krit wuz here

What now marks a midpoint in Mississippi artist Big K.R.I.T.’s discography also happens to be a point of paramount importance in his career. After years of mostly flying under the radar and even coming close to calling it quits, all the universal elements aligned in 2010 when K.R.I.T. released his sixth project, K.R.I.T. Wuz Here.  A project that initiated a chain reaction of recognition from listeners and critics alike that would prove pivotal to his success. Today, five active years and just as many projects have lapsed for K.R.I.T., whose ascendancy into an industry force was speculatively birthed May 3, 2010 with the assurance that indeed, K.R.I.T. Wuz Here.

A global financial crisis was in full swing. The country was reeling from the effects of the collapsed housing market; coping with unemployment rates higher than anyone had seen since the 80’s and talk of ever present racial tensions was relegated to private discussion. The “American dream” jig was in full orbit. Timing is everything and Big K.R.I.T. released K.R.I.T. Wuz Here at a auspicious moment of escalating discontent. K.R.I.T. himself had recently been evicted and forced to return home due to lack of commercial success before being offered the chance to work with Cinematic Music Group, the label that would ultimately release KWH.  It seemed as if the then 23 year old rapper from Meridian, Mississippi was so fed up that he could rap us out of the recession and above the hate, given a chance.

I was 22 and only a few months into adjusting to life as a mother. Not to mention, going on 3 years of being completely uninspired by and uninterested in almost every new artist I came across. Then “Children of The World”, one of the standout tracks from K.R.I.T. Wuz Here, blared through my car speakers at the behest of my boyfriend’s brother. I was in awe. K.R.I.T.’s raw, southern grit and bravado along with the acapella lyrical slaughter displayed in the last 50 seconds of the track sent my head spinning. Retrospectively, the feelings that were elicited the first time I heard KWH altered my entire outlook on new music.

Who was this amazing artist that I almost didn’t give a chance? What else was I missing? Did other people know about him? Little did I know the effect that KWH would have on K.R.I.T.’s then budding career for years to come.

With features on Curren$y’s Pilot Talk and Wiz Khalifa’s Kush & Orange Juice both within weeks of K.R.I.T. Wuz Here’s debut, followed by a tidal wave of attention, it was clear that people indeed knew about K.R.I.T.  Not only did KWH garner the attention of critics, eventually being ranked on many end of the year “top lists” by outlets including Vibe, it stirred the interest of current Def Jam executive Sha Money XL. He signed K.R.I.T. to the label within a month.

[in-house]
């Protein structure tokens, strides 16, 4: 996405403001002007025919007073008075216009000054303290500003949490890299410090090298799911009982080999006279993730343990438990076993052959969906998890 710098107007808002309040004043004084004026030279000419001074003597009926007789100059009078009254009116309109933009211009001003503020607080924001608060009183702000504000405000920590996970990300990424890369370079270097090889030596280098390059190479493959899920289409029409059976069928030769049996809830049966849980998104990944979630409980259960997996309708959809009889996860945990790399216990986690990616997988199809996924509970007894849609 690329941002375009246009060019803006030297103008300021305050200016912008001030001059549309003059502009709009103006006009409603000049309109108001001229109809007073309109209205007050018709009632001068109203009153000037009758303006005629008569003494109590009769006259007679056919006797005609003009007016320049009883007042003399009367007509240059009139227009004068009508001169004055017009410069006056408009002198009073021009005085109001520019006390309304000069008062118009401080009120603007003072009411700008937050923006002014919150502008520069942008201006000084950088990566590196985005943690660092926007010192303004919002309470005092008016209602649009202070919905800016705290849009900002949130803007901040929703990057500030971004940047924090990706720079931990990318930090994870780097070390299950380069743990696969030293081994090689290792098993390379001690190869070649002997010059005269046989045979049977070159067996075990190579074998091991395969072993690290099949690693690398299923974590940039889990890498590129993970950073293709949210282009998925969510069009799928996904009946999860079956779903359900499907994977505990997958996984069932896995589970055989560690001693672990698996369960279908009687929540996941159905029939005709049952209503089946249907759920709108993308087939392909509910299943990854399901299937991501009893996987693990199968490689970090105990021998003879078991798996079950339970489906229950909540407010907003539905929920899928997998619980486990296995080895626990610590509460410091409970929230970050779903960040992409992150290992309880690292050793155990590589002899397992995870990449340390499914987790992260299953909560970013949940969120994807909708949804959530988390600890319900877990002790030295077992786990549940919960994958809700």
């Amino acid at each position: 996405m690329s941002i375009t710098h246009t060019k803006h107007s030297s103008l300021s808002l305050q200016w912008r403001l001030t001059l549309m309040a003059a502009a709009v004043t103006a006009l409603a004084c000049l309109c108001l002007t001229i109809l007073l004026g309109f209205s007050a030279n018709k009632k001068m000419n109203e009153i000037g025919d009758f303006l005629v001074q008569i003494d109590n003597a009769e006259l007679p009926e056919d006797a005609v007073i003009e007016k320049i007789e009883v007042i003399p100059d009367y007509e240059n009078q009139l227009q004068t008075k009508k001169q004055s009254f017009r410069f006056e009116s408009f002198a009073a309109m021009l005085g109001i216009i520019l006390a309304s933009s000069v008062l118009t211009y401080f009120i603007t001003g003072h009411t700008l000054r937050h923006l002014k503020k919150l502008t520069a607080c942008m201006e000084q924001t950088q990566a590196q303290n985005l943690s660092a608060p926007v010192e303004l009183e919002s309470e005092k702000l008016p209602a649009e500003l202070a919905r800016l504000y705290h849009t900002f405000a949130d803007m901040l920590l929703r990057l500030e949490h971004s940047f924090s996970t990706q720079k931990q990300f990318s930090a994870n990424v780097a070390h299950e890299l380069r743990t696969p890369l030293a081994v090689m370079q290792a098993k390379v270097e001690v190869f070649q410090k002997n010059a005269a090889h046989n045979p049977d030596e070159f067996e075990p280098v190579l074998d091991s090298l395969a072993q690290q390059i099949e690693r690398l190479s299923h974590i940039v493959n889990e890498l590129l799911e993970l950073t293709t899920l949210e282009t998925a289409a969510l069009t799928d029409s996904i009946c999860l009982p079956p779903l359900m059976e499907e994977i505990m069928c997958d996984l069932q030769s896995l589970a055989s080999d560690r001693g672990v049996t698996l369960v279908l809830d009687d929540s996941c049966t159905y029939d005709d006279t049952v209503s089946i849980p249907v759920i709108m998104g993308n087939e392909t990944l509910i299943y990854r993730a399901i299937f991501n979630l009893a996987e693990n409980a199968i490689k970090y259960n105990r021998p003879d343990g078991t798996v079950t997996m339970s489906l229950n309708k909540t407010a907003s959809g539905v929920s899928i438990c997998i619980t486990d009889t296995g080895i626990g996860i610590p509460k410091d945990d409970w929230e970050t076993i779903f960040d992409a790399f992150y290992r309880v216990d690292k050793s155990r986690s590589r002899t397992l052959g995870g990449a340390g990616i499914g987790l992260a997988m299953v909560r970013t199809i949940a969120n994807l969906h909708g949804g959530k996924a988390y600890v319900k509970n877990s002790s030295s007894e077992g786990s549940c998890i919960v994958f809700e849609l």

In April 2011, despite being signed to a major record label, K.R.I.T. released a free album (again through CMG) titled Return of 4Eva as a means of conveying to fans that KWH was no fluke. An instant success, Return of 4Eva was met with rave reviews and even more praise than KWH. Return of 4Eva solidified K.R.I.T.’s position as a force in the industry and drew assertions that K.R.I.T. was a successor to southern hip-hop legends UGK, Outkast and Scarface. K.R.I.T. was included in XXL’s 2011 Freshman Class, named one of Rolling Stone’s “Artist To Watch”, and nominated for two BET awards including Rookie of The Year. The list goes on and on. None of which might have happened without the raw talent and drive displayed on K.R.I.T. Wuz Here.

Aside from its success in the industry, K.R.I.T. Wuz Here found an entire fan base that was suddenly hanging on K.R.I.T.’s every word, one that has continued to remain loyal and support him in every facet of his career. Again, timing is everything. K.R.I.T. gave listeners soul food at a time when insatiable hunger was at a peak. As you delve deeper into K.R.I.T. Wuz Here, you experience the unadulterated full spectrum of human emotion. Songs such as “Children of the World”, “2000 & Beyond” and “They Got Us” highlight the reality of how depraved a society we live in. Growing tired of being underappreciated comes to a head on “See Me On Top” and “Viktorious”. The sheer nostalgia of “Neva Go Back”, the bravado of “Country Shit” and “Gumpshun” alongside the insecurities in life and love with “Good Enough” and “Sometimes”. The pain of losing loved ones displayed on “I Gotta Stay” and the fun, lighthearted moments that shine through with “Glass House” and “Moon & Stars”.

Five years, multiple successful free projects and two studio albums later, K.R.I.T. has shown plenty of progress as an artist. Still, K.R.I.T. Wuz Here remains an exemplary work of art that continues to be just as relatable and enjoyable as when it was initially released. All in all, the undeniable connection that K.R.I.T. made with anyone that listened to KWH is a driving force of his rapid growth and success since. Big K.R.I.T. is here now and the world knows it, thanks in part to a crown and the simple statement “K.R.I.T. Wuz Here” crudely but permanently carved into existence.